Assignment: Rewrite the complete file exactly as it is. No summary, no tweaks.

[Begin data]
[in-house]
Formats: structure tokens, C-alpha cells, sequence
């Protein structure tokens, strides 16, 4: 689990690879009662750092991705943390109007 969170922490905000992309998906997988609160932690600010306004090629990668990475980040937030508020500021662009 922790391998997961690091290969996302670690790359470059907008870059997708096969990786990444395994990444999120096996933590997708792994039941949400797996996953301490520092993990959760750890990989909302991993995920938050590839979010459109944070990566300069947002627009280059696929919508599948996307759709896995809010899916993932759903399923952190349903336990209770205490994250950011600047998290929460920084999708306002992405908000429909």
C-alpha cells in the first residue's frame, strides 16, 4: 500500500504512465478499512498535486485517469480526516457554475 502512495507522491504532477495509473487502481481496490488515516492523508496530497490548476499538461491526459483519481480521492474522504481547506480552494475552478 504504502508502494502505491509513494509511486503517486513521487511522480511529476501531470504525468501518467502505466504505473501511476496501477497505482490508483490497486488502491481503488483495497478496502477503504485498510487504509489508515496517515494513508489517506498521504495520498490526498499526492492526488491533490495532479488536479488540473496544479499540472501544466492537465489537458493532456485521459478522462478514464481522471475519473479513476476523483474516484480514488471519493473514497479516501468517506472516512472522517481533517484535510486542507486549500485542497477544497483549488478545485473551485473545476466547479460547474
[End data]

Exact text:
[in-house]
Formats: structure tokens, C-alpha cells, sequence
């Protein structure tokens, strides 16, 4: 689990690879009662750092991705943390109007 969170922490905000992309998906997988609160932690600010306004090629990668990475980040937030508020500021662009 922790391998997961690091290969996302670690790359470059907008870059997708096969990786990444395994990444999120096996933590997708792994039941949400797996996953301490520092993990959760750890990989909302991993995920938050590839979010459109944070990566300069947002627009280059696929919508599948996307759709896995809010899916993932759903399923952190349903336990209770205490994250950011600047998290929460920084999708306002992405908000429909």
C-alpha cells in the first residue's frame, strides 16, 4: 500500500504512465478499512498535486485517469480526516457554475 502512495507522491504532477495509473487502481481496490488515516492523508496530497490548476499538461491526459483519481480521492474522504481547506480552494475552478 504504502508502494502505491509513494509511486503517486513521487511522480511529476501531470504525468501518467502505466504505473501511476496501477497505482490508483490497486488502491481503488483495497478496502477503504485498510487504509489508515496517515494513508489517506498521504495520498490526498499526492492526488491533490495532479488536479488540473496544479499540472501544466492537465489537458493532456485521459478522462478514464481522471475519473479513476476523483474516484480514488471519493473514497479516501468517506472516512472522517481533517484535510486542507486549500485542497477544497483549488478545485473551485473545476466547479460547474